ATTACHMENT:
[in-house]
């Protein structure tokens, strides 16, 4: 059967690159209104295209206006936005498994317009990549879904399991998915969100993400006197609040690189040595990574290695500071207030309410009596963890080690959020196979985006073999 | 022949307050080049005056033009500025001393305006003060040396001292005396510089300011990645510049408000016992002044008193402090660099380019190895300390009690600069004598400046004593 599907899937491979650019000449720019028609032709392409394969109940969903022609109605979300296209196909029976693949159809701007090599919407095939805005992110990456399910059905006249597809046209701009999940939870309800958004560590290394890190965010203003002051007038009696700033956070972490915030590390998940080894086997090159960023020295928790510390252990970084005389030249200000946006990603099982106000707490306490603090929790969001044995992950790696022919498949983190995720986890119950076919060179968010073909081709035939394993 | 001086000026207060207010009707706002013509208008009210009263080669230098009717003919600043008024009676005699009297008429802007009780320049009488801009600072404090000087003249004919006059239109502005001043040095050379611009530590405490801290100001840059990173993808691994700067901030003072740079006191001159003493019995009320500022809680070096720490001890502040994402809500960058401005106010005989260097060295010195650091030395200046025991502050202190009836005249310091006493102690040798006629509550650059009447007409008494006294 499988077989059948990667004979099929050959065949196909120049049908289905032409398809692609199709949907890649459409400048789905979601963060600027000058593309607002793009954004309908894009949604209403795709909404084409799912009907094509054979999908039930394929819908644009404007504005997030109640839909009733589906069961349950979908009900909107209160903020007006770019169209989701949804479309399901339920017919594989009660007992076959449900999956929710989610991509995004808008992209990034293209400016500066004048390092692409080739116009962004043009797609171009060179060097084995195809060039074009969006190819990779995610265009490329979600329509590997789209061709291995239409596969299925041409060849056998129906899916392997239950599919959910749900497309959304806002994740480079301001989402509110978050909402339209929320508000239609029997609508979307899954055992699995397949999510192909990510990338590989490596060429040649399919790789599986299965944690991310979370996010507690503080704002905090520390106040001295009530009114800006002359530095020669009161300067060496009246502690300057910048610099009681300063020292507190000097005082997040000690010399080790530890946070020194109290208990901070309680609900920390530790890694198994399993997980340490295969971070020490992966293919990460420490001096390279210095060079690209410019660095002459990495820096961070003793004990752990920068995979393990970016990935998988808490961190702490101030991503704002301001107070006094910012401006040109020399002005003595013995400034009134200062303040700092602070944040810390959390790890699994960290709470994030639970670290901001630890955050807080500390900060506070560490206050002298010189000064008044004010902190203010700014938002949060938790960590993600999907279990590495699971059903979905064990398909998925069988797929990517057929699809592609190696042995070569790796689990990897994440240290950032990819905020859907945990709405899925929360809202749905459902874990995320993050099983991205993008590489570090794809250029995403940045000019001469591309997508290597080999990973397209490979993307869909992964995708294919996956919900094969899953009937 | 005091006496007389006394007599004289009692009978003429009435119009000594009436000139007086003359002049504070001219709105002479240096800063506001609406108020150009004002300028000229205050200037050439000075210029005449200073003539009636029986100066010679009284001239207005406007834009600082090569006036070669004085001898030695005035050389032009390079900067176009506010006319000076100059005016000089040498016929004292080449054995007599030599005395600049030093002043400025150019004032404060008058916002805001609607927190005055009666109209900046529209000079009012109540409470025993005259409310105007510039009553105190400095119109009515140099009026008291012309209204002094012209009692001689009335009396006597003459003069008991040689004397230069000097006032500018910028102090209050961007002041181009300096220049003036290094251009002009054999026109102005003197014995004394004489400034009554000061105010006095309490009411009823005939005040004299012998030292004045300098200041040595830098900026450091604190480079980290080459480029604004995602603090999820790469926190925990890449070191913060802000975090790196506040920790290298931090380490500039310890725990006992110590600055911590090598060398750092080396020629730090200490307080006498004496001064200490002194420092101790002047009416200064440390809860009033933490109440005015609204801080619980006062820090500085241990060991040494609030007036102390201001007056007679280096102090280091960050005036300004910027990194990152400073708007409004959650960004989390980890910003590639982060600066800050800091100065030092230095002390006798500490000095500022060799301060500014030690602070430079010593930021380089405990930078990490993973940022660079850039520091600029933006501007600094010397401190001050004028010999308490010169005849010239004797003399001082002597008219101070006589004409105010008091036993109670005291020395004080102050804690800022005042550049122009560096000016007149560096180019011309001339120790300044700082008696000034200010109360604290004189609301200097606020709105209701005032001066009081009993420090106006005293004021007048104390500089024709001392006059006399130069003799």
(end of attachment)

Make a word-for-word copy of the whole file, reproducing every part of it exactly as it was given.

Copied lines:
[in-house]
């Protein structure tokens, strides 16, 4: 059967690159209104295209206006936005498994317009990549879904399991998915969100993400006197609040690189040595990574290695500071207030309410009596963890080690959020196979985006073999 | 022949307050080049005056033009500025001393305006003060040396001292005396510089300011990645510049408000016992002044008193402090660099380019190895300390009690600069004598400046004593 599907899937491979650019000449720019028609032709392409394969109940969903022609109605979300296209196909029976693949159809701007090599919407095939805005992110990456399910059905006249597809046209701009999940939870309800958004560590290394890190965010203003002051007038009696700033956070972490915030590390998940080894086997090159960023020295928790510390252990970084005389030249200000946006990603099982106000707490306490603090929790969001044995992950790696022919498949983190995720986890119950076919060179968010073909081709035939394993 | 001086000026207060207010009707706002013509208008009210009263080669230098009717003919600043008024009676005699009297008429802007009780320049009488801009600072404090000087003249004919006059239109502005001043040095050379611009530590405490801290100001840059990173993808691994700067901030003072740079006191001159003493019995009320500022809680070096720490001890502040994402809500960058401005106010005989260097060295010195650091030395200046025991502050202190009836005249310091006493102690040798006629509550650059009447007409008494006294 499988077989059948990667004979099929050959065949196909120049049908289905032409398809692609199709949907890649459409400048789905979601963060600027000058593309607002793009954004309908894009949604209403795709909404084409799912009907094509054979999908039930394929819908644009404007504005997030109640839909009733589906069961349950979908009900909107209160903020007006770019169209989701949804479309399901339920017919594989009660007992076959449900999956929710989610991509995004808008992209990034293209400016500066004048390092692409080739116009962004043009797609171009060179060097084995195809060039074009969006190819990779995610265009490329979600329509590997789209061709291995239409596969299925041409060849056998129906899916392997239950599919959910749900497309959304806002994740480079301001989402509110978050909402339209929320508000239609029997609508979307899954055992699995397949999510192909990510990338590989490596060429040649399919790789599986299965944690991310979370996010507690503080704002905090520390106040001295009530009114800006002359530095020669009161300067060496009246502690300057910048610099009681300063020292507190000097005082997040000690010399080790530890946070020194109290208990901070309680609900920390530790890694198994399993997980340490295969971070020490992966293919990460420490001096390279210095060079690209410019660095002459990495820096961070003793004990752990920068995979393990970016990935998988808490961190702490101030991503704002301001107070006094910012401006040109020399002005003595013995400034009134200062303040700092602070944040810390959390790890699994960290709470994030639970670290901001630890955050807080500390900060506070560490206050002298010189000064008044004010902190203010700014938002949060938790960590993600999907279990590495699971059903979905064990398909998925069988797929990517057929699809592609190696042995070569790796689990990897994440240290950032990819905020859907945990709405899925929360809202749905459902874990995320993050099983991205993008590489570090794809250029995403940045000019001469591309997508290597080999990973397209490979993307869909992964995708294919996956919900094969899953009937 | 005091006496007389006394007599004289009692009978003429009435119009000594009436000139007086003359002049504070001219709105002479240096800063506001609406108020150009004002300028000229205050200037050439000075210029005449200073003539009636029986100066010679009284001239207005406007834009600082090569006036070669004085001898030695005035050389032009390079900067176009506010006319000076100059005016000089040498016929004292080449054995007599030599005395600049030093002043400025150019004032404060008058916002805001609607927190005055009666109209900046529209000079009012109540409470025993005259409310105007510039009553105190400095119109009515140099009026008291012309209204002094012209009692001689009335009396006597003459003069008991040689004397230069000097006032500018910028102090209050961007002041181009300096220049003036290094251009002009054999026109102005003197014995004394004489400034009554000061105010006095309490009411009823005939005040004299012998030292004045300098200041040595830098900026450091604190480079980290080459480029604004995602603090999820790469926190925990890449070191913060802000975090790196506040920790290298931090380490500039310890725990006992110590600055911590090598060398750092080396020629730090200490307080006498004496001064200490002194420092101790002047009416200064440390809860009033933490109440005015609204801080619980006062820090500085241990060991040494609030007036102390201001007056007679280096102090280091960050005036300004910027990194990152400073708007409004959650960004989390980890910003590639982060600066800050800091100065030092230095002390006798500490000095500022060799301060500014030690602070430079010593930021380089405990930078990490993973940022660079850039520091600029933006501007600094010397401190001050004028010999308490010169005849010239004797003399001082002597008219101070006589004409105010008091036993109670005291020395004080102050804690800022005042550049122009560096000016007149560096180019011309001339120790300044700082008696000034200010109360604290004189609301200097606020709105209701005032001066009081009993420090106006005293004021007048104390500089024709001392006059006399130069003799």